The dialog with religions enables different religious communities to get to know each other and paves the way to peaceful co-existence. It helps to recognise points of similarity and difference and breaks down prejudices in a forum of mutual respect.
Mutual respect and esteem for other religions and views are fundamental values that the SIG holds dear. Dialog with other religions is a sustainable and effective answer to insecurities, tensions as well as antisemitism. This is why interreligious dialog is of great importance to the SIG.
The SIG fosters informal contact with representatives of various religious communities. Furthermore, the SIG is actively engaged in a number of interreligious bodies. These are used for theological discussions and the development of joint political statements on issues of religious freedom as well as religious peace.
The SIG is active on interreligious committees
Swiss Council of Religions (SCR)
Amongst the members of the Council of Religions are representatives of the Swiss Conference of Bishops (SBK), the Federation of Swiss Protestant Churches (SEK), the Co-ordination Centre of Islamic Organisations in Switzerland (KIOS), the Federation of Islamic Umbrella Organisations in Switzerland (FIDS), the Ecumenical Patriarchate of Constantinople, the Metropolitan of Switzerland, the Christian Catholic Church of Switzerland and the SIG. The Jewish religious community is represented by the SIG’s President, Ralph Lewin. The aims of the SCR include the desire to make a contribution to religious peace in Switzerland and to foster trust between the religious communities and dialogue on current issues of religious policy.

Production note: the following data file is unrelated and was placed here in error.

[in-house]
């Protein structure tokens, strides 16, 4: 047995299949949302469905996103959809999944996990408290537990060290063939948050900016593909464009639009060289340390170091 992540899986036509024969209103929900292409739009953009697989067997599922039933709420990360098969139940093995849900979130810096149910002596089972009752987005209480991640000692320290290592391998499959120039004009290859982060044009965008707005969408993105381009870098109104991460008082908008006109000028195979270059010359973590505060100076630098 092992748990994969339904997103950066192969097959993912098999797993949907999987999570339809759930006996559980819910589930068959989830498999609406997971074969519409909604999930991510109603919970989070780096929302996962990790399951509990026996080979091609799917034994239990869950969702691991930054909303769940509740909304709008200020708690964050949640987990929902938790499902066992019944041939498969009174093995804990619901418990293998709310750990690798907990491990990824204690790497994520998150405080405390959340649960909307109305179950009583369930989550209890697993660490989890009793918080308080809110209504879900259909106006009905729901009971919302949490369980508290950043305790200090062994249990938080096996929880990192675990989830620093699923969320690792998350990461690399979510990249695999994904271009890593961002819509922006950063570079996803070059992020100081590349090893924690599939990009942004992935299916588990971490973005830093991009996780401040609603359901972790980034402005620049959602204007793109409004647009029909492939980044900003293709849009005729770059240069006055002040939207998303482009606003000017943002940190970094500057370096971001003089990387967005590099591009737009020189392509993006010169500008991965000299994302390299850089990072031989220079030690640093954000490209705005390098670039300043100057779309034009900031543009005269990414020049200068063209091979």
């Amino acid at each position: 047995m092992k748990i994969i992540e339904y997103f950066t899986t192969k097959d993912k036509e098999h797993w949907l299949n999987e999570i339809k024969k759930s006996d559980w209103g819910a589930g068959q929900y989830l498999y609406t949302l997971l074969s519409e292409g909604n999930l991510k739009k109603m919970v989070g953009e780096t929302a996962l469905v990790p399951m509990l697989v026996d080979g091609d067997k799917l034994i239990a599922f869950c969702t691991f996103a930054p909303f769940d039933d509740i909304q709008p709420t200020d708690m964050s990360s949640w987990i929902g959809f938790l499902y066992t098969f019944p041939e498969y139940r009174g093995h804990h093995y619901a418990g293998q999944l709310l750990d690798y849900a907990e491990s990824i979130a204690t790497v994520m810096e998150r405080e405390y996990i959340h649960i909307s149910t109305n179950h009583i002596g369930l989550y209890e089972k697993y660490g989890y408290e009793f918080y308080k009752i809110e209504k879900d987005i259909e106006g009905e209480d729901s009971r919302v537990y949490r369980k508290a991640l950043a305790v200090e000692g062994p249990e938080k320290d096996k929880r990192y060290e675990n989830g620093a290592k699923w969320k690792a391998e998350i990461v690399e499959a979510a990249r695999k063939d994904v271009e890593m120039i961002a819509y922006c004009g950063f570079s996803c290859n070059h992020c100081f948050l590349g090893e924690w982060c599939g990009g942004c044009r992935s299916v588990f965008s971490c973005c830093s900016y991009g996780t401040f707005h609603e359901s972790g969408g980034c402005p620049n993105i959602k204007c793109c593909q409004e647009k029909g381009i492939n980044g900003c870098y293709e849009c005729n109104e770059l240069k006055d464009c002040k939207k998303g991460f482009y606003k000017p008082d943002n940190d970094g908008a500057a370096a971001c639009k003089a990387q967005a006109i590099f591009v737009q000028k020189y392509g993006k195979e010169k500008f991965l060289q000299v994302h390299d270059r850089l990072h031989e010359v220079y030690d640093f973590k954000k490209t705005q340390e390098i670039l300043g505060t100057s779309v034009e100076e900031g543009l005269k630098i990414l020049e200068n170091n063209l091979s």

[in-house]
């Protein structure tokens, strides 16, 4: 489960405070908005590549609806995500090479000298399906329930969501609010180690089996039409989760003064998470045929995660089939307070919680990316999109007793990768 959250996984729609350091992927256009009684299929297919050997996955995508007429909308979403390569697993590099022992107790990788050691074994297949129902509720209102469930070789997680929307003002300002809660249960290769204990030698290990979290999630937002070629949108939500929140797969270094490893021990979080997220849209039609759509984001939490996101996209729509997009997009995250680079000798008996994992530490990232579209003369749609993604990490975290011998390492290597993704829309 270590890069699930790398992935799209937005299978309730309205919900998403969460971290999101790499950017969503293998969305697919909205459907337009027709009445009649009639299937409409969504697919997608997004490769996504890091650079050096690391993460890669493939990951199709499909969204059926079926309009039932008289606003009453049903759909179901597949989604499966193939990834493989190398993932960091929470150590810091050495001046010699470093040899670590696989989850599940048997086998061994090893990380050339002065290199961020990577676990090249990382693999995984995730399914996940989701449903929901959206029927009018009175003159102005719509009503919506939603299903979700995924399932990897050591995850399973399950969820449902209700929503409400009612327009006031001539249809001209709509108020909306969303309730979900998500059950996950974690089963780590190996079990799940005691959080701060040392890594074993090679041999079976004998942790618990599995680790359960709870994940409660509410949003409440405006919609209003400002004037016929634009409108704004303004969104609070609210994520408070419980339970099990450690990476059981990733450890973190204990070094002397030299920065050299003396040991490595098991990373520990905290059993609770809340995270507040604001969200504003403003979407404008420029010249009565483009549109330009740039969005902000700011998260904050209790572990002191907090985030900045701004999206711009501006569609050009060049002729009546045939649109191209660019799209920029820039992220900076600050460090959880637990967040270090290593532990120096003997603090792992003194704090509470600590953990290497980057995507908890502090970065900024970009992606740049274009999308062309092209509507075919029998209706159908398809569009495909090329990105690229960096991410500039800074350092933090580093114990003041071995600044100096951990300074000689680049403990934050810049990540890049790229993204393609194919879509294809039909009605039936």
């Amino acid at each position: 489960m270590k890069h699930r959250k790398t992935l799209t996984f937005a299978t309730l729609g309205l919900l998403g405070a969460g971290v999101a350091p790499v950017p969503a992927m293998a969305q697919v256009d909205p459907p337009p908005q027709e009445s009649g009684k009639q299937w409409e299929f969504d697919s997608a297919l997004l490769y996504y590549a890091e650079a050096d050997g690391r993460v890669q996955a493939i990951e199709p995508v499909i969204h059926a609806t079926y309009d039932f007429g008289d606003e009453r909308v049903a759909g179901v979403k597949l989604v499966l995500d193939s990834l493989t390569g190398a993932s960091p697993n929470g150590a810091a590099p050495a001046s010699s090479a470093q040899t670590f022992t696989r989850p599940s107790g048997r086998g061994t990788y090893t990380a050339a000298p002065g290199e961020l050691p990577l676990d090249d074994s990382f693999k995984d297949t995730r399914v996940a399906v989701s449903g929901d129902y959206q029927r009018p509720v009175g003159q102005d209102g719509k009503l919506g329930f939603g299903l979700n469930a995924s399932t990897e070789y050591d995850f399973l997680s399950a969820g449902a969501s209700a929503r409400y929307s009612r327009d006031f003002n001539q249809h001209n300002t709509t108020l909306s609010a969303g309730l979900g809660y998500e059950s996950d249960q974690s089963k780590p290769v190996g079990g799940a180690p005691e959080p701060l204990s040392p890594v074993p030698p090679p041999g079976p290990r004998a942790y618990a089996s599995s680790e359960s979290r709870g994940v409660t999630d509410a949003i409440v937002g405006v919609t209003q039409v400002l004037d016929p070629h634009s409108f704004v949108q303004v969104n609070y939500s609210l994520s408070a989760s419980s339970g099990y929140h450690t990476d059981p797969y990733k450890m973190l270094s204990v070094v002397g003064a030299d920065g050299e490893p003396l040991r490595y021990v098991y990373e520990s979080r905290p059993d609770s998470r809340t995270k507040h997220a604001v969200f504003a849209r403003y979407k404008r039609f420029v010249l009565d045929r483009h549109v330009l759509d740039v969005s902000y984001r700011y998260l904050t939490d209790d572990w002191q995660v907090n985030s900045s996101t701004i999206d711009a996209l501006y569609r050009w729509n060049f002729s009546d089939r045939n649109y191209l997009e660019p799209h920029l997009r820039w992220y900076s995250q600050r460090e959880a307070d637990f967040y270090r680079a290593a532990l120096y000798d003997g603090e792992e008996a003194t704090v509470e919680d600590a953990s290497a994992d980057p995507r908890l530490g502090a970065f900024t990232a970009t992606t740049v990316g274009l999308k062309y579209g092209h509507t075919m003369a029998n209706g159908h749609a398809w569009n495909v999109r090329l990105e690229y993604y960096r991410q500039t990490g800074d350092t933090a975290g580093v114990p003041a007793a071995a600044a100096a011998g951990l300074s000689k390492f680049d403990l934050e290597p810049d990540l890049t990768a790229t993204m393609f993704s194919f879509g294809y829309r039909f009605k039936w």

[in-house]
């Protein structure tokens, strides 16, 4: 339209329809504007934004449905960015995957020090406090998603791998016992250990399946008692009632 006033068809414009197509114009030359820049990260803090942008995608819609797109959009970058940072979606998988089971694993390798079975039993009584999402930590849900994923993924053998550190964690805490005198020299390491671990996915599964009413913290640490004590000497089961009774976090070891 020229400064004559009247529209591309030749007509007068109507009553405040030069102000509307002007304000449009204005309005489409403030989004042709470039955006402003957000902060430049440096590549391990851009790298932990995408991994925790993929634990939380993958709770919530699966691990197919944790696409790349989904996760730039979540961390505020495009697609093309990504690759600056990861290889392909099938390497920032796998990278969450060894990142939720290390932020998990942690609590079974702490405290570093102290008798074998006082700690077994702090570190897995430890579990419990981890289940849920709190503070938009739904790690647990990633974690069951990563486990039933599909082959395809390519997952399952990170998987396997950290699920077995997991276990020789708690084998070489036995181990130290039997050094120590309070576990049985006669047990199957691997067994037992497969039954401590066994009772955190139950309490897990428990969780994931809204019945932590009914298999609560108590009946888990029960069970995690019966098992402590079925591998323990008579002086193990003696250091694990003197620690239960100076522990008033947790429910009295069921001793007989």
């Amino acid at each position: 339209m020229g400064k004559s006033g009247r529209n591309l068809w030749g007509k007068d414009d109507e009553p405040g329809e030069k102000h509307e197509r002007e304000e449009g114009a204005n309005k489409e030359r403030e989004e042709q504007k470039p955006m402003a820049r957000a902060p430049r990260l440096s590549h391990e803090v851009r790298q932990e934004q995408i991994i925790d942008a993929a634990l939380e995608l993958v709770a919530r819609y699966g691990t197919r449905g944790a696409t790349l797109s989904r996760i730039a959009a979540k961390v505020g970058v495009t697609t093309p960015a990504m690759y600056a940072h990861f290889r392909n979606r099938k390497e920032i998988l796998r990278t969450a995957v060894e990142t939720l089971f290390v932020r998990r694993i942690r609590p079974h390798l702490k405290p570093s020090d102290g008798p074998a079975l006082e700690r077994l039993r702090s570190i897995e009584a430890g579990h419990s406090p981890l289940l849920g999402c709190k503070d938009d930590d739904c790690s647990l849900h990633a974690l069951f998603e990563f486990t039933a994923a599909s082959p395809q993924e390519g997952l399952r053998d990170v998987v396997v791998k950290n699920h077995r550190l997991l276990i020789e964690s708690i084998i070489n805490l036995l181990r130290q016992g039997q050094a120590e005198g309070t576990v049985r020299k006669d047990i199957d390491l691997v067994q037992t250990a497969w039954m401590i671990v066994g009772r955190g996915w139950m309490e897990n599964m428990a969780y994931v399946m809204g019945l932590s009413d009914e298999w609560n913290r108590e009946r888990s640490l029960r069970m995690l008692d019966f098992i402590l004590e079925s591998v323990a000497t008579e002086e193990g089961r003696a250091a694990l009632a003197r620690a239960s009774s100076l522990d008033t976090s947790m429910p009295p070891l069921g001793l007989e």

Protestant-Jewish Dialogue Commissions (EJGK) and Jewish-Roman Catholic Dialogue Commission (JRGK)
The following dialogue commissions, i.e. the EJGK (Protestant-Jewish Dialogue Commission) and the JRGK (Jewish-Roman Catholic Dialogue Commission) first emerged in 1987 as a result of joint talks between the SIG, the SEK (Federation of Swiss Protestant Churches) and the SBK (Swiss Conference of Bishops).
The mission of the commissions is to foster mutual respect of Christians and Jews and to strive for a culture of reliability between the communities. The commissions deal with intellectual, cultural, ethical and existential subjects and seek to establish the bases for reaching consensus to which the SIG, the SEK and the SBK can commit jointly in their quest for a society based on peace and justice. The SIG nominates Jewish members for these commissions who nevertheless sit as private individuals, expounding their own opinions.